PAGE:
Chef Josh Niland wants to make fish more like beef. And by applying preparation methods like aging, curing, and sausage-making to fish, Niland believes he’s revolutionizing the seafood industry.
The menus at his Sydney restaurant and fish market Fish Butchery include dishes like tuna kofta, dry-aged yellowfin tuna ribeye, and a yellowfin tuna cheeseburger, a dish that also appears on the menu at Charcoal Fish, another Sydney restaurant owned by Niland.
To make the burger, head butcher Rebecca Lara begins by mincing the tuna before adding cooked diced onions, chopped parsley, ground fennel, ground pepper, and salt. Once Lara hand mixes the tuna, she shapes it into patties of around 70 grams each. Every patty gets a little bit of oil and salt before going onto the grill. Once on the grill, Lara tops each patty with a slice of cheese.
As they cook, a fish weight presses the patties down. “It allows for easy, more efficient cooking,” says Niland. “For us, this is a critical product that we use to get crispy-skin fish.”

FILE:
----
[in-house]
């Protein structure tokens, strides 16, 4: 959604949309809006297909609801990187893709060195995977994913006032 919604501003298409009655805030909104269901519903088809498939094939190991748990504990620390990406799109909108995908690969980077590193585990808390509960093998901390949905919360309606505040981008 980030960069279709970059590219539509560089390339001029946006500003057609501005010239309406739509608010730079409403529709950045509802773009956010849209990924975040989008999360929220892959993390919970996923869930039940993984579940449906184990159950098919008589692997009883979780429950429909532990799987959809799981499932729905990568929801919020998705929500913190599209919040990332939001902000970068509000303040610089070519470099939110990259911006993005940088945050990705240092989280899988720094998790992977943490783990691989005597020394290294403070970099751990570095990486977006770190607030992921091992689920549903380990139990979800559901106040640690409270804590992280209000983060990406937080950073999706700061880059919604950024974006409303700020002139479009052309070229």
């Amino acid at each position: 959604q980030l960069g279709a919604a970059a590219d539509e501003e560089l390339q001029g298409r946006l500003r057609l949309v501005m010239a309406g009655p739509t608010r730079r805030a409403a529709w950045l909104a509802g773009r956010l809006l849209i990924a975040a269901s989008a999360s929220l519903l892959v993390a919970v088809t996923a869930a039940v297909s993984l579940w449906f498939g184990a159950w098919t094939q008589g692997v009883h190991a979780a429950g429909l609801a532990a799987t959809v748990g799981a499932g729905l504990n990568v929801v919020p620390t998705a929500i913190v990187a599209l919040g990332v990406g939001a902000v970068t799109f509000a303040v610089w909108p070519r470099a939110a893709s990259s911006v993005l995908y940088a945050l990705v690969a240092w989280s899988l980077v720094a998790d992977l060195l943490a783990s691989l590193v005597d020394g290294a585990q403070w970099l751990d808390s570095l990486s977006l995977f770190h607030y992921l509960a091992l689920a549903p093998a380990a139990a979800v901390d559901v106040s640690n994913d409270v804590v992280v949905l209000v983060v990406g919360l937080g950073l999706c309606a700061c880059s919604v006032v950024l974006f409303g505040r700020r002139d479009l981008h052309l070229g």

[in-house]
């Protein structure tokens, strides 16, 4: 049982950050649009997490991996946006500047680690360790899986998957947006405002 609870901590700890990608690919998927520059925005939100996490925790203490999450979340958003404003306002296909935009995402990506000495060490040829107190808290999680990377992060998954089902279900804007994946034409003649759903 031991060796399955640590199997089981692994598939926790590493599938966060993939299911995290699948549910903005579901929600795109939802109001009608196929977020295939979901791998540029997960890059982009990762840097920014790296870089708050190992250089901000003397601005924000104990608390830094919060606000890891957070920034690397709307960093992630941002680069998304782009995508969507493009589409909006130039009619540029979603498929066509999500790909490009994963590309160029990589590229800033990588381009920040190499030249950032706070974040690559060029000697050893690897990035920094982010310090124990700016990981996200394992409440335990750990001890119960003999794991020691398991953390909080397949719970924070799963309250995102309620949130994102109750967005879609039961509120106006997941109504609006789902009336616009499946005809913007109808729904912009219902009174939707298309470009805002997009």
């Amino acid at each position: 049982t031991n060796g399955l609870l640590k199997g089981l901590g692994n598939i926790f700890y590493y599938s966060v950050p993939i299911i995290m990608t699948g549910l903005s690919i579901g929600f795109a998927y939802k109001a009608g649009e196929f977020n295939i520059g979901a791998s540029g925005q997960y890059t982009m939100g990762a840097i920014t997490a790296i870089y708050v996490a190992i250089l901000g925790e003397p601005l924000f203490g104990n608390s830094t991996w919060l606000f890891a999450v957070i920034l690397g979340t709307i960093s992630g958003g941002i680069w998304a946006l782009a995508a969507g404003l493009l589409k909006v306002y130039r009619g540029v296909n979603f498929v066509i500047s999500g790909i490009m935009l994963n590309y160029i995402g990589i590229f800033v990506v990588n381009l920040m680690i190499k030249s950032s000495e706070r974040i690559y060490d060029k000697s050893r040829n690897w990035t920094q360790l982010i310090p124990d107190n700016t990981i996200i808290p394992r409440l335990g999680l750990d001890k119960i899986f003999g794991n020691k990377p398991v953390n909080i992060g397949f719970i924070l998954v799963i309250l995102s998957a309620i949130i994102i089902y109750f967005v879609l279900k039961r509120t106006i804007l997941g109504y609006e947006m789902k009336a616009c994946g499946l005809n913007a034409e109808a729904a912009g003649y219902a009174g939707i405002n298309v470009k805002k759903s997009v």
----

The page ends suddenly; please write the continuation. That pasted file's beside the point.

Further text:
Niland says the purpose of putting the patties on the grill is to develop the crust, rather than cook it all the way through. “At the end of the day, we’re cooking fish,” says Niland. “It’s not meat even though it looks a lot like it.”
Finally, the burger gets plated on a milk bun with pickles, barbecue sauce, mustard, and smoked kingfish bacon.
Watch the full video to see how Niland and his team make the burger, tuna kofta, dry-aged yellowfin tuna ribeye, and more.